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Most people get married in June. Why? Because in olden days they took
their yearly bath in May and still smelled pretty good by June. However,
they were starting to reek a little so brides carried nosegays of flowers
to hide the putrefaction. (“June Bride”)

On the subject of the yearly bath – the tub was filled with hot water and
the man of the house had the privilege of the clean water, then in turn,
the sons, then the wife and daughters and at length, the children. Last
of all the babies, by then the water was so murky that you could actually
lose someone in it. Hence the saying, “Don’t throw the baby out with the
bath water.

Houses had thatched roofs. Thick straw piled high with no wood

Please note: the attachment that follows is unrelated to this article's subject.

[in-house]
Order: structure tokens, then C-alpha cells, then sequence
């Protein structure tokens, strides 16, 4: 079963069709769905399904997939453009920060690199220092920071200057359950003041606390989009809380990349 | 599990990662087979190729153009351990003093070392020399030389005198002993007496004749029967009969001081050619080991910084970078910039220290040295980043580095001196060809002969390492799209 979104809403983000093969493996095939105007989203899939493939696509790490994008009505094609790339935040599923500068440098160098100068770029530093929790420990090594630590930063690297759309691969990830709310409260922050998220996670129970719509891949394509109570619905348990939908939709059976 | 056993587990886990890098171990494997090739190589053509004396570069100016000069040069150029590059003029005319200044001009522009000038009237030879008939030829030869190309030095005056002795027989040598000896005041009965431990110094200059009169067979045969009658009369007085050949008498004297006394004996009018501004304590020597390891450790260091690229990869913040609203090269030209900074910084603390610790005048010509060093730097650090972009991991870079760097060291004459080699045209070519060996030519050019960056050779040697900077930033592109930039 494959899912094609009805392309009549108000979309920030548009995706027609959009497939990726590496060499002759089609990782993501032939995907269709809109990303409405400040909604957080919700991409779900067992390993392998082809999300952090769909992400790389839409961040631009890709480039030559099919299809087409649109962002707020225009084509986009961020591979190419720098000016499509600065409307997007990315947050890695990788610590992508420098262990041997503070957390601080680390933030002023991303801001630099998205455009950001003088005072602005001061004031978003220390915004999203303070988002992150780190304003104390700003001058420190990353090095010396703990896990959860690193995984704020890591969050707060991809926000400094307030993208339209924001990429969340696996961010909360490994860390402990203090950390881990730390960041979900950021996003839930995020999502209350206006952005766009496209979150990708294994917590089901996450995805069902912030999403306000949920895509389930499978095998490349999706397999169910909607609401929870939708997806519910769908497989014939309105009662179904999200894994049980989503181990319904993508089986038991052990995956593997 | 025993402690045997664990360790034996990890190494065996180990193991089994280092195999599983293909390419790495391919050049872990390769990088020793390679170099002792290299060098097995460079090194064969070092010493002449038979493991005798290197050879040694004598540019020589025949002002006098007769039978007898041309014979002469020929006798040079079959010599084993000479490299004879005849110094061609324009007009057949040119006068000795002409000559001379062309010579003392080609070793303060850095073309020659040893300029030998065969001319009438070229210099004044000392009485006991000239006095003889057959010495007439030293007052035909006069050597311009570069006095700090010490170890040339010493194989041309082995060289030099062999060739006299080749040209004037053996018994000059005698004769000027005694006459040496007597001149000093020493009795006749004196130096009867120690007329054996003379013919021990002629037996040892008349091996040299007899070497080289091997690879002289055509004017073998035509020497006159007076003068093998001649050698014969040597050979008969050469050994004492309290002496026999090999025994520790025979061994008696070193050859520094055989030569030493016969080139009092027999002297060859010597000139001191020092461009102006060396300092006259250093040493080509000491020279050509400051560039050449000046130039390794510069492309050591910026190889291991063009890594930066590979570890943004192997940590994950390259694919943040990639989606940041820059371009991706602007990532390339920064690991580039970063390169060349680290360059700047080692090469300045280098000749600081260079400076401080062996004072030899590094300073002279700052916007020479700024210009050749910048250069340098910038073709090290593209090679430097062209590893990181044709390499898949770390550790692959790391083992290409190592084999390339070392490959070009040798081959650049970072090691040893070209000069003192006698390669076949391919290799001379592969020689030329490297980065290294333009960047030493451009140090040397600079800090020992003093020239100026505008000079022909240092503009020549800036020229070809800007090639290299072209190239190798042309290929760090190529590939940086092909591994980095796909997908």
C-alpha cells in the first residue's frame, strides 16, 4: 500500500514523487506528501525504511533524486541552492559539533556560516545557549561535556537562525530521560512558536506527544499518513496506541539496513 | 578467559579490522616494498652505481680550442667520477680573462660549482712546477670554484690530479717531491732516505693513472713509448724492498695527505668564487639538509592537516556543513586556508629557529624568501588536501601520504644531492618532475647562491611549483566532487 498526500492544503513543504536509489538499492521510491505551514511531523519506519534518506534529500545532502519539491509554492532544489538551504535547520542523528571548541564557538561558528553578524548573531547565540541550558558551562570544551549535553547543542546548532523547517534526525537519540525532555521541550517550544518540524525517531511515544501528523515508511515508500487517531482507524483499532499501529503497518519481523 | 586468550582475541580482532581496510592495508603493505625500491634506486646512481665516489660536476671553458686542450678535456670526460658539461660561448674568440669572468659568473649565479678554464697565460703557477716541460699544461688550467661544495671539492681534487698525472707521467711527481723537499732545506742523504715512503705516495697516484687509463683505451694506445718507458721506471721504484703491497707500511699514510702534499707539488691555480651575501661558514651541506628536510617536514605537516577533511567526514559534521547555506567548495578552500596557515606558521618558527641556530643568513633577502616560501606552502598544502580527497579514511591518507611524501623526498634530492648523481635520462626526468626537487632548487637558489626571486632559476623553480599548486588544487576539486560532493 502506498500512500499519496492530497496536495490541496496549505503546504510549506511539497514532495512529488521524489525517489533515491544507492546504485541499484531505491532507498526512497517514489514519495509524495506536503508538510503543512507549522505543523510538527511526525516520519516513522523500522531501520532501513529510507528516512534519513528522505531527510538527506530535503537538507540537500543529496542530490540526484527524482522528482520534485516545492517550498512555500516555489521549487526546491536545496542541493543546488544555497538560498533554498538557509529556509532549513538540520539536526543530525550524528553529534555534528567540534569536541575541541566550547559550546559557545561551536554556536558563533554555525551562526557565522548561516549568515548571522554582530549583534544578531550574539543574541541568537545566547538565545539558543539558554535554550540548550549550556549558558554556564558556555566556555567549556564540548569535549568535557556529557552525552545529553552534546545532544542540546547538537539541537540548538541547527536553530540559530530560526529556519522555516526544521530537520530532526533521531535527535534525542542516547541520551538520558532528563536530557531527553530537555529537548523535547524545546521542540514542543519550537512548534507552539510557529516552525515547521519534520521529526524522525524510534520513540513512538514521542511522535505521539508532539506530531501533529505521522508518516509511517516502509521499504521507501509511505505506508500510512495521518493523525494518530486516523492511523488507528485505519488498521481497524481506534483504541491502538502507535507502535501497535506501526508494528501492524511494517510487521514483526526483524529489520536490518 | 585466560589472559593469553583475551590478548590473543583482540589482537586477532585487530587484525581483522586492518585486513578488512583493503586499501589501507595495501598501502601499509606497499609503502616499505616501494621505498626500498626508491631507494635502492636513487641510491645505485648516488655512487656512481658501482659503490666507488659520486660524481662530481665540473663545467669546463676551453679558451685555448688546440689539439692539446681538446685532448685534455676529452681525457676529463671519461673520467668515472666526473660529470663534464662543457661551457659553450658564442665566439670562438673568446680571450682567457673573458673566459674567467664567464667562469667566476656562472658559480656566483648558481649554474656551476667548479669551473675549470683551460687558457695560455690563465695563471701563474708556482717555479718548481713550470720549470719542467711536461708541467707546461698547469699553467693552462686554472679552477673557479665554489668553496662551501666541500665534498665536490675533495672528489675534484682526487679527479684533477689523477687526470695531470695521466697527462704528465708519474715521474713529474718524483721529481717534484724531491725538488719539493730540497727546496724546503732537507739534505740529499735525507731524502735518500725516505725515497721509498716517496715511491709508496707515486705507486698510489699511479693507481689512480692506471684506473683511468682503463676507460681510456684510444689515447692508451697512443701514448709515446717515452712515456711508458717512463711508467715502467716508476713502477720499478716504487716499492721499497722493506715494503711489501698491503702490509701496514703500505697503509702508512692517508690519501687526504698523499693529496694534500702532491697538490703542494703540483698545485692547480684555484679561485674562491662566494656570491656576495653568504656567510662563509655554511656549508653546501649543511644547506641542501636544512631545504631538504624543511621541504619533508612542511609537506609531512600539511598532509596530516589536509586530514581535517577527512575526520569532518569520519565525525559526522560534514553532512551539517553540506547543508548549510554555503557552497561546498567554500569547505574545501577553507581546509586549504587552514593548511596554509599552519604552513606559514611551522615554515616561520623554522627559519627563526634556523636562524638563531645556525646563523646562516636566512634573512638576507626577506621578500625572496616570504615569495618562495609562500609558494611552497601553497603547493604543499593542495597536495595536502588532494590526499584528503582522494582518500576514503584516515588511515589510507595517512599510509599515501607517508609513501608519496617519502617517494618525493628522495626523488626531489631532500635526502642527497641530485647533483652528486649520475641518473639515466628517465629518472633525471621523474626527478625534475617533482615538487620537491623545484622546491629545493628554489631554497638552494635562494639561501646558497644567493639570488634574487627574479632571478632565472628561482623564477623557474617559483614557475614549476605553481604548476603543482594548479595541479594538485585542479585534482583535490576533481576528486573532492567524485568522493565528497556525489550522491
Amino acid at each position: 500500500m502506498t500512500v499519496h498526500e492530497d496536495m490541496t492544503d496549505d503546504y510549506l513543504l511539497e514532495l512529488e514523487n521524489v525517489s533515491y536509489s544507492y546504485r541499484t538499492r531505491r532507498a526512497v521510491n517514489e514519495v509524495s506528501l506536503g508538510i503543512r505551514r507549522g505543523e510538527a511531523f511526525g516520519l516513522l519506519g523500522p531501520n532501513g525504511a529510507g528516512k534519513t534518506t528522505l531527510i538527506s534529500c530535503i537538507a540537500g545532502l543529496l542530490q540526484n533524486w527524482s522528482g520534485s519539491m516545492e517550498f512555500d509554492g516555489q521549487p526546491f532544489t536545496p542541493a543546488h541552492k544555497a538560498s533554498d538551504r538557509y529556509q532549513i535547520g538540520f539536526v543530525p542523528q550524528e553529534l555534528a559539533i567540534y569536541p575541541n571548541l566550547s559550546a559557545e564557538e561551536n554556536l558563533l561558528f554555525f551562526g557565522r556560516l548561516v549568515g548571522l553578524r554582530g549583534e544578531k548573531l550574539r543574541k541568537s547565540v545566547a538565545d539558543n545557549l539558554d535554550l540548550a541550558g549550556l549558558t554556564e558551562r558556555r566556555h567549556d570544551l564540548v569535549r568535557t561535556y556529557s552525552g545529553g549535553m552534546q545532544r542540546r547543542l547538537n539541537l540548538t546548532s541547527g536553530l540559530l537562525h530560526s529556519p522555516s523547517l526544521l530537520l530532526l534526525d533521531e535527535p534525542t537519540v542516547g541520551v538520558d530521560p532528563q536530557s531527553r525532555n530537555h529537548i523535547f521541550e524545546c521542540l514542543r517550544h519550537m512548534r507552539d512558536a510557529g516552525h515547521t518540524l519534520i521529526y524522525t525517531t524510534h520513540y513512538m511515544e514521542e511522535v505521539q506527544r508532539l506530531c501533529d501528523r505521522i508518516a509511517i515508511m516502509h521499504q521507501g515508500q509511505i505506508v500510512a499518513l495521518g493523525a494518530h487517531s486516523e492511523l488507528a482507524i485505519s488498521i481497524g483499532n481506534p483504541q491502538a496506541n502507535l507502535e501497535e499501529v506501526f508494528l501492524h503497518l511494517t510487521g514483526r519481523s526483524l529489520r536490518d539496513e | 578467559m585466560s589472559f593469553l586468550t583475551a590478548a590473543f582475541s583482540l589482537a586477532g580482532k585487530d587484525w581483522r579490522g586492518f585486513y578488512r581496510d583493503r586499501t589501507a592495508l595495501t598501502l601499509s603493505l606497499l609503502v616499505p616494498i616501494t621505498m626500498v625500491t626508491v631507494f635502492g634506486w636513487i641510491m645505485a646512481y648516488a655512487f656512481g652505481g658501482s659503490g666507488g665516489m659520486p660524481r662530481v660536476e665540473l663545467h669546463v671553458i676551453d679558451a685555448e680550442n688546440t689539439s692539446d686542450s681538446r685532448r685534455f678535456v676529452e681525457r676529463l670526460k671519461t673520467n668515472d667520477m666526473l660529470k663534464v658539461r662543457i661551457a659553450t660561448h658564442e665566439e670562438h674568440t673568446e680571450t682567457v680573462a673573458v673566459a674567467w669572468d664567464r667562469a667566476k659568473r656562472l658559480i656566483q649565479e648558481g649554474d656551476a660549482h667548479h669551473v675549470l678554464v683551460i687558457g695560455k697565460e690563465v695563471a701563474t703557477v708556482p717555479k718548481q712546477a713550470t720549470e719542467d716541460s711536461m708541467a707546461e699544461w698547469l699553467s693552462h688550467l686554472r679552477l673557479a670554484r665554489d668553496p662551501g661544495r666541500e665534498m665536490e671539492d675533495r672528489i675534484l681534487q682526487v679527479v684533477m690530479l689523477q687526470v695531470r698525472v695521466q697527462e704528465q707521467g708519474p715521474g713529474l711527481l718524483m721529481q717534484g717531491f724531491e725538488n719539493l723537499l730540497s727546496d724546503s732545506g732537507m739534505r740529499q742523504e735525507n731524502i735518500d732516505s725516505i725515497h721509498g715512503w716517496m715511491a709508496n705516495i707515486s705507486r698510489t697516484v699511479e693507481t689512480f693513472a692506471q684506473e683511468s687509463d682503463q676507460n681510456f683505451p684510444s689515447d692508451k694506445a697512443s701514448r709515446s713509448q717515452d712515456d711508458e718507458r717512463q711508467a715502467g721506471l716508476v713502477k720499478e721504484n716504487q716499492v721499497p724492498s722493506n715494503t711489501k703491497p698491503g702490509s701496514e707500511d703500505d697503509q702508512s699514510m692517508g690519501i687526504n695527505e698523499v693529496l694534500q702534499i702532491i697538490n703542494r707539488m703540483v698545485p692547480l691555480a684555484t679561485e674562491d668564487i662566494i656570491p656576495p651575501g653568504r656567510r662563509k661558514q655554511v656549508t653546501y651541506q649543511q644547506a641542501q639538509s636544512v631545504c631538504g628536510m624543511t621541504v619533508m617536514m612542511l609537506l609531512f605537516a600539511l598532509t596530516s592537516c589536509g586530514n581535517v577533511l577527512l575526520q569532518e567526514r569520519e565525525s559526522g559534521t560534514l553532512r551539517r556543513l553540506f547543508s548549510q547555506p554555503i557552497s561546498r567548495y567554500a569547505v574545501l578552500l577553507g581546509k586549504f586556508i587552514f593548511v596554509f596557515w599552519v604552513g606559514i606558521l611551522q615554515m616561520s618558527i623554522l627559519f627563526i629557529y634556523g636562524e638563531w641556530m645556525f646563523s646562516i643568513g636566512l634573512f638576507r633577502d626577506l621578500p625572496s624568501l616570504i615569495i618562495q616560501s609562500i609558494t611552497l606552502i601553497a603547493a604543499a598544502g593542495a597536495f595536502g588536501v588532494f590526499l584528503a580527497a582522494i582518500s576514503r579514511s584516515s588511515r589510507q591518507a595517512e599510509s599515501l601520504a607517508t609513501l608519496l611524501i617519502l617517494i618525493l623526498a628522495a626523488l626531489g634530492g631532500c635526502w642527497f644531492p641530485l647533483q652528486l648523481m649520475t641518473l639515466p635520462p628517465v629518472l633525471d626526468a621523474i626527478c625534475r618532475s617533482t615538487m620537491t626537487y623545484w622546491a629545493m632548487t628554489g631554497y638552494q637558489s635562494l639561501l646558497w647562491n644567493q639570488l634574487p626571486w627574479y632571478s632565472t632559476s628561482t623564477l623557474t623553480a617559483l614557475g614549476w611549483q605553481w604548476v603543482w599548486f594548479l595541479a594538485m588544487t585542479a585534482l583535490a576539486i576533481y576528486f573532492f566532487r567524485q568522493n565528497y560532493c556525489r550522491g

underneath. It was the only place for animals to get warm, so all the
pets, dogs, cats and other small animals along with mice, rats and bugs
lived in the roof. When it rained it became slippery and the animals
would fall off the roof, hence the saying: “Its raining cats and dogs”.

There was nothing to stop things from falling into the house, this posed a
real problem in the bedroom where bugs and other droppings could really
mess up your bed. So they found if they made beds with big posts and hung
a sheet or large piece of material over the top, it addressed the
problem. Hence these beautiful four poster beds with canopies and the
saying, “Good night and don’t let the bedbugs bite”.

The floor was dirt. Only the wealthy had something other than dirt, hence
the saying, “dirt poor”. The affluent had slate floors, which would get
slippery, in the winter, when wet. So they spread thresh on the floor to
help keep their footing. As the winter wore on they added more thresh
until when you opened the door it would all start sliding outside. To
remedy the problem a piece of wood was placed in the entry. Hence, “

More to come….

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